In this article I comment on four themes in the work of Stephen Burbank and Edward Purcell, two of the leading scholars of American civil procedure and procedural reform: (1) the relationship of substantive and procedural law; (2) the place of politics in procedural reform; (3) the difficulty of reliably predicting consequences of procedural reform; and (4) challenges that the Class Action Fairness Act of 2005 (CAFA) and similar reforms present for law professors, both in their roles as researchers and writers, and as teachers of would-be lawyers.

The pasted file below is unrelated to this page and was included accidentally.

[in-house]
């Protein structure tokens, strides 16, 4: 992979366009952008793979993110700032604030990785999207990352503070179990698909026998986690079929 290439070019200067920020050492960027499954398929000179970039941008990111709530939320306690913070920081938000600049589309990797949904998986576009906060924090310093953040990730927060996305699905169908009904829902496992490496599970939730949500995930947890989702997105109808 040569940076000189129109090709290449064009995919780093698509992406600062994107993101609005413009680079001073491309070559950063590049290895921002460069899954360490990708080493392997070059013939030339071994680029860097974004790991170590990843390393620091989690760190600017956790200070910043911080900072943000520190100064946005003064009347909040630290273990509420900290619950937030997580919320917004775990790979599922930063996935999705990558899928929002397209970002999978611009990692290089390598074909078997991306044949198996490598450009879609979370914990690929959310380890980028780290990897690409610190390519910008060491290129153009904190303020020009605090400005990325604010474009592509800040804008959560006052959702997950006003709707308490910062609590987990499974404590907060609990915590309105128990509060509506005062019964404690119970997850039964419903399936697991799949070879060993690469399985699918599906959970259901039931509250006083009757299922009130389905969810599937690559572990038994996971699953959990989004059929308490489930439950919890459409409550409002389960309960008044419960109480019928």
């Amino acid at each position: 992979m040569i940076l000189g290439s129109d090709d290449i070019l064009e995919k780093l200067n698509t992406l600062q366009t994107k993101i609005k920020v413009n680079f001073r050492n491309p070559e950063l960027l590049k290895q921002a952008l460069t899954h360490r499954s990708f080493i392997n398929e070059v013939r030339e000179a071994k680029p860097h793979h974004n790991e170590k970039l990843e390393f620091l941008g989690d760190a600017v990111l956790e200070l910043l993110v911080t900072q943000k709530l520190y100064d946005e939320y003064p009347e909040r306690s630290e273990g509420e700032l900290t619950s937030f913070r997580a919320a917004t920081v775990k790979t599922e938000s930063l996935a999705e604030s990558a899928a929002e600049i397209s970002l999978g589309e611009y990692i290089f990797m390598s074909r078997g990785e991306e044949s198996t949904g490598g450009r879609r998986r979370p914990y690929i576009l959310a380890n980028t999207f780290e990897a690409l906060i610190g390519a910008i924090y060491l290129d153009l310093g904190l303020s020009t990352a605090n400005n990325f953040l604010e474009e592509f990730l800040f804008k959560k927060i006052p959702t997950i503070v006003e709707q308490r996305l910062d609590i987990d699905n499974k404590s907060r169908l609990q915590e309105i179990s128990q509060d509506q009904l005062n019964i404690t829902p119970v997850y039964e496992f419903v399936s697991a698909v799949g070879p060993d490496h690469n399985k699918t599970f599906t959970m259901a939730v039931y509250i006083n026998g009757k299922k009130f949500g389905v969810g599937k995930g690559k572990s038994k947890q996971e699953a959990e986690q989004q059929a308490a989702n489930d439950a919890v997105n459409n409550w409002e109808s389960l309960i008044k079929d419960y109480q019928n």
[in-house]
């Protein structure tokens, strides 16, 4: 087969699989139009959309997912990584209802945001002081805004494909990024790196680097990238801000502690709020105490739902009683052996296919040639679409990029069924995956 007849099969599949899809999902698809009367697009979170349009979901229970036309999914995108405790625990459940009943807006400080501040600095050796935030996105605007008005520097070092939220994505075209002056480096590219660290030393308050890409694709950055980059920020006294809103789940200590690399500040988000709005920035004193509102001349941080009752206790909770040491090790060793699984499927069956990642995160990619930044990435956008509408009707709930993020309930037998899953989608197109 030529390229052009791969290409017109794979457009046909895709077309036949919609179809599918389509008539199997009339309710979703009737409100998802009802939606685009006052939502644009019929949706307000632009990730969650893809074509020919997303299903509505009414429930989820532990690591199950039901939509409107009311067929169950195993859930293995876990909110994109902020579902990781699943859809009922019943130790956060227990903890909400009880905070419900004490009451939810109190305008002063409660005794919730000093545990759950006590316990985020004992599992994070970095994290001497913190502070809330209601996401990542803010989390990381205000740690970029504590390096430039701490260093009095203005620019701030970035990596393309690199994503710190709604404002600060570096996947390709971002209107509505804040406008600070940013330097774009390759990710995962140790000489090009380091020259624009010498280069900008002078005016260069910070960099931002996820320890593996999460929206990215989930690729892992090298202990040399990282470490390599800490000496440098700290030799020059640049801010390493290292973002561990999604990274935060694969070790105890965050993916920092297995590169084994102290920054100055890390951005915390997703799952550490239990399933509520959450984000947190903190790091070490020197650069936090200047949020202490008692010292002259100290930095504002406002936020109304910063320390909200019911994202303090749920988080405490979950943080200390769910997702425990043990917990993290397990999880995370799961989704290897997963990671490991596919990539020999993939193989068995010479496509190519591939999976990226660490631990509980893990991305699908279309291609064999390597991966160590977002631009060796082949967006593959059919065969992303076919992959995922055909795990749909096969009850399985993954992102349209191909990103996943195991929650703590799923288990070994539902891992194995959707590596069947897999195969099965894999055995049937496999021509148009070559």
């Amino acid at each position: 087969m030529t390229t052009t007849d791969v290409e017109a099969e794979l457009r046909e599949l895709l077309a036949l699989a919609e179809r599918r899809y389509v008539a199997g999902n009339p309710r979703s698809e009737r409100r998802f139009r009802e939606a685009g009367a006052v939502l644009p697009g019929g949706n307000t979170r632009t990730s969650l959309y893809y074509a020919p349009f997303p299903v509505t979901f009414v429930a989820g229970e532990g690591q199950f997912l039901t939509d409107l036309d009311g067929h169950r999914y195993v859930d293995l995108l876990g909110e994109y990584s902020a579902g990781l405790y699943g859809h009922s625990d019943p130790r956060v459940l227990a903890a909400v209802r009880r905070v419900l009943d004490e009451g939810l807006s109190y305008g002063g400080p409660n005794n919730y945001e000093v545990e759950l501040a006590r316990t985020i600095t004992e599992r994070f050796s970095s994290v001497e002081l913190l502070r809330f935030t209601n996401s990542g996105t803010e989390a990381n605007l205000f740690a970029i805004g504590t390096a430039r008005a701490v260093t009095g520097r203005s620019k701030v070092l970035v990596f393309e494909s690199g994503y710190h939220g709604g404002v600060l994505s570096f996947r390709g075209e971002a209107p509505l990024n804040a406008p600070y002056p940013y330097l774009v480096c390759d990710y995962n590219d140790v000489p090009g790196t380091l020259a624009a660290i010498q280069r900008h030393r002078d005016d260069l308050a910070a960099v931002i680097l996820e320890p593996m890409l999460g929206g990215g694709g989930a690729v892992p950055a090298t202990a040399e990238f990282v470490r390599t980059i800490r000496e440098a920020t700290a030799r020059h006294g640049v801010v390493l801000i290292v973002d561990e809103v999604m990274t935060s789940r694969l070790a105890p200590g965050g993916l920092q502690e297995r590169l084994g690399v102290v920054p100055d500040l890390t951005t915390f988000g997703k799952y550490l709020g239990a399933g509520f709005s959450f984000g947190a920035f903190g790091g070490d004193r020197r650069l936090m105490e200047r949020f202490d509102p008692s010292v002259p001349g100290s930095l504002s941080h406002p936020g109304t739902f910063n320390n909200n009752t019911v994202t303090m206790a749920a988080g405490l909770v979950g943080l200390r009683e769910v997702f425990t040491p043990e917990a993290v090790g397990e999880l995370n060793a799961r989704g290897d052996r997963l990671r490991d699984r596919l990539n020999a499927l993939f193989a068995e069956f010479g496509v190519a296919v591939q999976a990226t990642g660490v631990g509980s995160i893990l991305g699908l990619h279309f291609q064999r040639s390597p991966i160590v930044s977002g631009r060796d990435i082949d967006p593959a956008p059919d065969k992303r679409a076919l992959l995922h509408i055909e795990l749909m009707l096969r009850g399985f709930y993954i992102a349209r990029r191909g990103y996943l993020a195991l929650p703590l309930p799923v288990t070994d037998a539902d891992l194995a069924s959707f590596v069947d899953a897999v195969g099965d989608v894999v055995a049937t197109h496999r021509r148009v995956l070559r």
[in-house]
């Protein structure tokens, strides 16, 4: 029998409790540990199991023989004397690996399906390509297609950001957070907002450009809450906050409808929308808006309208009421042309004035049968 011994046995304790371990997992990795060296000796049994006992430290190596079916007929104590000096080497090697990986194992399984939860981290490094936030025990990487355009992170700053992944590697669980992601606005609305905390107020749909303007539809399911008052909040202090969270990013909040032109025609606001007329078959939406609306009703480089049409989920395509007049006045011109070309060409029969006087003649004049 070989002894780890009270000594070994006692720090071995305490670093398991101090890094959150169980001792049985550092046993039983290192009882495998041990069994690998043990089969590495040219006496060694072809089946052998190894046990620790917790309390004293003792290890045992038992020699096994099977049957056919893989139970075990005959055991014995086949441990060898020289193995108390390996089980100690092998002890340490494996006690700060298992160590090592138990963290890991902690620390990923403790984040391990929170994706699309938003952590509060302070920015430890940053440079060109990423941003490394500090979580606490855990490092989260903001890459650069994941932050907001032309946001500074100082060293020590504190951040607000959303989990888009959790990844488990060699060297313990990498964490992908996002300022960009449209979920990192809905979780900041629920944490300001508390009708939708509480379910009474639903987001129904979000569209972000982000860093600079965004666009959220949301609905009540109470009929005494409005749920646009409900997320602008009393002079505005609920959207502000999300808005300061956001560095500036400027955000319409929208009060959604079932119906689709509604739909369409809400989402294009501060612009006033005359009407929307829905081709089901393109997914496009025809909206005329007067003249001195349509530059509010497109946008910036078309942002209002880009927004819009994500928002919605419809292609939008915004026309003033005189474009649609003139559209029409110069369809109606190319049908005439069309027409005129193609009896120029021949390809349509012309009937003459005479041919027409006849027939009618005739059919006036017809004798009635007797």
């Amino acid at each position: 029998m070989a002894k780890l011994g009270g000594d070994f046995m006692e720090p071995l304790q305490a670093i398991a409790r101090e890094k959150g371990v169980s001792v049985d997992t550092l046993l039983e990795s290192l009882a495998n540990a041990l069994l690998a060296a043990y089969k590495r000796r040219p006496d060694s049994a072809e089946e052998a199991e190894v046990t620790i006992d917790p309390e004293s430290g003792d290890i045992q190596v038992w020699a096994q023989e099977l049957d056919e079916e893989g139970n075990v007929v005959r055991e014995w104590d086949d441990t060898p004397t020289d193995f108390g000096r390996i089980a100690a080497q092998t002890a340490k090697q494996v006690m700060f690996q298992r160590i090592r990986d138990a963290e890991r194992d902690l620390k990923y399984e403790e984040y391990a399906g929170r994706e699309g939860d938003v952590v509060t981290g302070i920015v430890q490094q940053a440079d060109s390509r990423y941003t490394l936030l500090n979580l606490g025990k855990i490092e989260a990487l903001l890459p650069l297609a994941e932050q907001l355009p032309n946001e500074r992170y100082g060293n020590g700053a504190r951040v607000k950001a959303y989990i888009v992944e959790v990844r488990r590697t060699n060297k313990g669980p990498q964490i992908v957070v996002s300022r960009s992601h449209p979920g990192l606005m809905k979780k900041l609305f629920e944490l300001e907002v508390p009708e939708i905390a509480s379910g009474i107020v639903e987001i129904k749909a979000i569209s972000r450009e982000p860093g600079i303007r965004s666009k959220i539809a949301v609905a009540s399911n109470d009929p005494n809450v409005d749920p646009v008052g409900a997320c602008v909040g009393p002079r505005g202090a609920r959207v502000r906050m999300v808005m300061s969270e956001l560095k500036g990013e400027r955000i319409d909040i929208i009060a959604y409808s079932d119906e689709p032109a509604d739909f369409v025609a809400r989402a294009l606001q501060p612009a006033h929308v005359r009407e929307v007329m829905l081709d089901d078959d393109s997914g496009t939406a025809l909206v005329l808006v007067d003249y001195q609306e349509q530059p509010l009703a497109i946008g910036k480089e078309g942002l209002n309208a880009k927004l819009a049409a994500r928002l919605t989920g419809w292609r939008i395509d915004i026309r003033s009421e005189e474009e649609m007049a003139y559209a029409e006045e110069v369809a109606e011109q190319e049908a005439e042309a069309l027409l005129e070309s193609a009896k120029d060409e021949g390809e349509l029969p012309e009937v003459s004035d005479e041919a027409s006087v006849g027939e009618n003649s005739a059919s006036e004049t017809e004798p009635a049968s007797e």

University of Pennsylvania Law School
Copyright 2008 University of Pennsylvania Law Review
University of Pennsylvania Law Review
Stephen N. Subrin, Procedure, Politics, Prediction, and Professors: A Response to Professors Burbank and Purcell, 156 U. PA. L. REV. 2151 (2008).
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